Cuomo Distances Himself From Dem Split in Senate

Sen. Jeffrey Klein said Cuomo had told him he supports each member of the caucus but never condoned nor opposed the dicey political move that Klein led

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    AP
    New York Gov. Andrew Cuomo delivers his first State of the State address at the Empire State Plaza Convention Center in Albany, N.Y., Wednesday, Jan. 5, 2011. (AP Photo/Mike Groll)

    Democratic Gov. Andrew Cuomo on Monday distanced himself from a split among Senate Democrats by members who said he supported them.

    Six days after four Democrats formed what they call an independent Democratic caucus, Cuomo said he neither supports nor opposes the caucus that has weakened the Democratic conference.

    Three senior Democrats and a freshman said they formed the caucus because they oppose their parties leaders in the Senate.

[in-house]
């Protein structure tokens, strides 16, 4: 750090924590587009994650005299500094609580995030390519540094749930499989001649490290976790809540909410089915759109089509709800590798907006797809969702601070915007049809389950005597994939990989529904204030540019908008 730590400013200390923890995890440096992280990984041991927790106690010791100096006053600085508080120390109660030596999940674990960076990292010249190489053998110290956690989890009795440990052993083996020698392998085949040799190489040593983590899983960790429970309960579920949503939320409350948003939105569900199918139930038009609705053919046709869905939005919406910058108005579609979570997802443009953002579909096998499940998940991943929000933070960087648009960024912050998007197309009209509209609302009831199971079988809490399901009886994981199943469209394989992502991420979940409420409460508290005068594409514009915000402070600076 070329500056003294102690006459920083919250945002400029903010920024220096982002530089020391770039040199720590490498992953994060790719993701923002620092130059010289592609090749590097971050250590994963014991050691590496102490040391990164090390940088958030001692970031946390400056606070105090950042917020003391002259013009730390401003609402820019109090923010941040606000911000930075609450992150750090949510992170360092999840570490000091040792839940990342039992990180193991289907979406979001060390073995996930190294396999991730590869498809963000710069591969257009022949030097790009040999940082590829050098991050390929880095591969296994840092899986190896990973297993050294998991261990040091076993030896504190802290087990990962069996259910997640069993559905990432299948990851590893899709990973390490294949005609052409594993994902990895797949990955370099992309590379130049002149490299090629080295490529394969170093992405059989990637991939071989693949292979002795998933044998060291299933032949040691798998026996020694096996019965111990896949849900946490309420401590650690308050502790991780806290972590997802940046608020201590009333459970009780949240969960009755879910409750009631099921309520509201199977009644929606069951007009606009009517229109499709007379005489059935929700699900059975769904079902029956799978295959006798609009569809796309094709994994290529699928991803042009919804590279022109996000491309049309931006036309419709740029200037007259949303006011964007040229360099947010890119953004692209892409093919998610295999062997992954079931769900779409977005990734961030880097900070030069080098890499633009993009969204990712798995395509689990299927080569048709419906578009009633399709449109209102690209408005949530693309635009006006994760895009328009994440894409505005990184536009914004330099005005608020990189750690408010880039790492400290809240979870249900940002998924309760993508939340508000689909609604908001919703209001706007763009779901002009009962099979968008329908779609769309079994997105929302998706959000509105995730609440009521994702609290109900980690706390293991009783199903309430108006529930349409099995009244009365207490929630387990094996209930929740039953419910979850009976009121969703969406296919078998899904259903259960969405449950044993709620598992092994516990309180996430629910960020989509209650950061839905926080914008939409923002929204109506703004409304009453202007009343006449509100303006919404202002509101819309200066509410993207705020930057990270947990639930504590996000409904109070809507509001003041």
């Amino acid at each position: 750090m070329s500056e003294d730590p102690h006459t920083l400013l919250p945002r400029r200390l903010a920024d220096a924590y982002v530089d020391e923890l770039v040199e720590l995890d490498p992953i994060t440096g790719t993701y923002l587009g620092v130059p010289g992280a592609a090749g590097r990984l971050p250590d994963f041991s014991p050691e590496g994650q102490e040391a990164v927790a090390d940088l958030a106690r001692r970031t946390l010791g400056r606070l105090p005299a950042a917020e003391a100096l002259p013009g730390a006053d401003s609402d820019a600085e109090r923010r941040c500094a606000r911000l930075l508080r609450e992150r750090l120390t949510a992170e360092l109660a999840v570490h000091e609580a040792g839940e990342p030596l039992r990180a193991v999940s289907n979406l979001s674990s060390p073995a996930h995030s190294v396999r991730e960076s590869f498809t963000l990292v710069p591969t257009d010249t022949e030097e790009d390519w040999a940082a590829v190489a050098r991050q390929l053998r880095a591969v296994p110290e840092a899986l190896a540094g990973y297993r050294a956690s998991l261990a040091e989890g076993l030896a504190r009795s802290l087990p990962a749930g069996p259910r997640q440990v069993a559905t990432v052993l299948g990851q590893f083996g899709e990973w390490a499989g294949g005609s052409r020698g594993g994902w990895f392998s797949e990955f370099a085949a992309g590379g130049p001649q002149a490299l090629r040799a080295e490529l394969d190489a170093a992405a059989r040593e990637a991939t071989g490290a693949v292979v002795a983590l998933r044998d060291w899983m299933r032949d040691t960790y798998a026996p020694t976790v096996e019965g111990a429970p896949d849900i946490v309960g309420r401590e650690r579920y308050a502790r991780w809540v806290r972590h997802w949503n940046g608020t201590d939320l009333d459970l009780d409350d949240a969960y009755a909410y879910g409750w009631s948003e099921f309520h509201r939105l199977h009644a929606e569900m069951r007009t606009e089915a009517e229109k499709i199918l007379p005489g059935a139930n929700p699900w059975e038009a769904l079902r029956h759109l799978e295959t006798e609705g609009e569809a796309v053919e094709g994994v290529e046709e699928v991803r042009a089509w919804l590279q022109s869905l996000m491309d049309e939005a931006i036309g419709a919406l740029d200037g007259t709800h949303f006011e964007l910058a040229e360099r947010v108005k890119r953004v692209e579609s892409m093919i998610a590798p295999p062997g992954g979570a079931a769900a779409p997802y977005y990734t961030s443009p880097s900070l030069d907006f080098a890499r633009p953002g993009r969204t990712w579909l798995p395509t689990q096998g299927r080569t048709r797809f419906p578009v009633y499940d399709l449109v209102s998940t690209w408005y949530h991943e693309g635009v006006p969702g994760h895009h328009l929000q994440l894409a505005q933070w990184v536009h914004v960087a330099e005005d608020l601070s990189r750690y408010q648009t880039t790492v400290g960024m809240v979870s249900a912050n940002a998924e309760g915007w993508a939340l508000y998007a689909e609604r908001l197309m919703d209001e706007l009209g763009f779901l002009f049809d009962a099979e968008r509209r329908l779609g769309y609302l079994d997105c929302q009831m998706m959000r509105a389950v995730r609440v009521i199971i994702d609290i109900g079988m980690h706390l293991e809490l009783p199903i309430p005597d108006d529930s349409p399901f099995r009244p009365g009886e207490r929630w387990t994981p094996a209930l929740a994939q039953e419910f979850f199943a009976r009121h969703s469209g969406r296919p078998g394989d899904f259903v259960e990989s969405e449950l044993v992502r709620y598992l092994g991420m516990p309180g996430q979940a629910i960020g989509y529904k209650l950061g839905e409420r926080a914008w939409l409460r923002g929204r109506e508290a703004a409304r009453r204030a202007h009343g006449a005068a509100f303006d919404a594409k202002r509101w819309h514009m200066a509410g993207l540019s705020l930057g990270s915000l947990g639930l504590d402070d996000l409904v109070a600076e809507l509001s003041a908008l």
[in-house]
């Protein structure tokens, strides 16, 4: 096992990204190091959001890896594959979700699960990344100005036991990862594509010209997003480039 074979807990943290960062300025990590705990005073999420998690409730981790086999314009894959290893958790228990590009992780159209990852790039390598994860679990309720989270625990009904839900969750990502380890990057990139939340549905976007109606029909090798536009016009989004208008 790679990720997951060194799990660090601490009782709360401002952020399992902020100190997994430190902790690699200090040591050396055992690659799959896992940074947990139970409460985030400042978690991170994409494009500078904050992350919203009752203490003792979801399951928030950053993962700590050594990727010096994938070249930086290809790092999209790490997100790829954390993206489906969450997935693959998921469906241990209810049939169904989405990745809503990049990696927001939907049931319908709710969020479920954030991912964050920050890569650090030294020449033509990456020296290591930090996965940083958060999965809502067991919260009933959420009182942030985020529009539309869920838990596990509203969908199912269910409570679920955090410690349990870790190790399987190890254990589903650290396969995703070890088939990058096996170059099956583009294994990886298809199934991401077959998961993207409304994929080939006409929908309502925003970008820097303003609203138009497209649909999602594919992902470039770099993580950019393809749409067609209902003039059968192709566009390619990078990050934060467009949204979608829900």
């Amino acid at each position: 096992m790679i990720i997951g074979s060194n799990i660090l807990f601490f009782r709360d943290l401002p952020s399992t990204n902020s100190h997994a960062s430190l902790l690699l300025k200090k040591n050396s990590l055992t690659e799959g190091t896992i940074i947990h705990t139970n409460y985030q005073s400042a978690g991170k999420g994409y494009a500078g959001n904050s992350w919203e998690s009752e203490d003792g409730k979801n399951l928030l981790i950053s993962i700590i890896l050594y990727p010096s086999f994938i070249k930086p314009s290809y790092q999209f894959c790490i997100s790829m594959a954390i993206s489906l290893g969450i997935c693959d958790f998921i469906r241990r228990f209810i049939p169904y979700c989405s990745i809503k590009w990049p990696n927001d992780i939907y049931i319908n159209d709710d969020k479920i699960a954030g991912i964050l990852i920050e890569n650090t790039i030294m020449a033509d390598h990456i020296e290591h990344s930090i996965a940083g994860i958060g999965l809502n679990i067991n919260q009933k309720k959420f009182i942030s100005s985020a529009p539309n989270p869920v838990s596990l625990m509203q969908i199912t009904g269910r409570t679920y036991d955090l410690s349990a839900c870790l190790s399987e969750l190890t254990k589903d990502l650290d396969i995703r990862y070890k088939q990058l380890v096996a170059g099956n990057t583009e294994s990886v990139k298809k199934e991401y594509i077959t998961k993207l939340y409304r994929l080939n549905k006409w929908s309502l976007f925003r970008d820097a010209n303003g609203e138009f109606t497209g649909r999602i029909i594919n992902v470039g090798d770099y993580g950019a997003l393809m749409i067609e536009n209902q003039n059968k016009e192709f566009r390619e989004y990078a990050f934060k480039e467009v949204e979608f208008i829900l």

Democrats lost the Senate majority in the November elections after two often chaotic years in charge.

    The caucus announced its plans last week just before Cuomo's State of the State speech with an agenda that mirrors Cuomo's plans.

    Sen. Jeffrey Klein said Cuomo had told him he supports each member of the caucus but never condoned nor opposed the dicey political move that Klein led.

    "I didn't even know about it until the faction was imminent," Cuomo said. "I had no knowledge. I didn't approve or disapprove. Frankly, it's none of my business."

    Relations between Klein, the former deputy majority leader, and his caucus members have grown even more strained with Democratic Senate Minority Leader John Sampson since the split, lawmakers said. The caucus members said Monday they expect to sometimes vote with the Republican majority.

    "It's important for all of us to work in a bipartisan fashion to move Gov. Cuomo's legislative agenda forward," Klein said.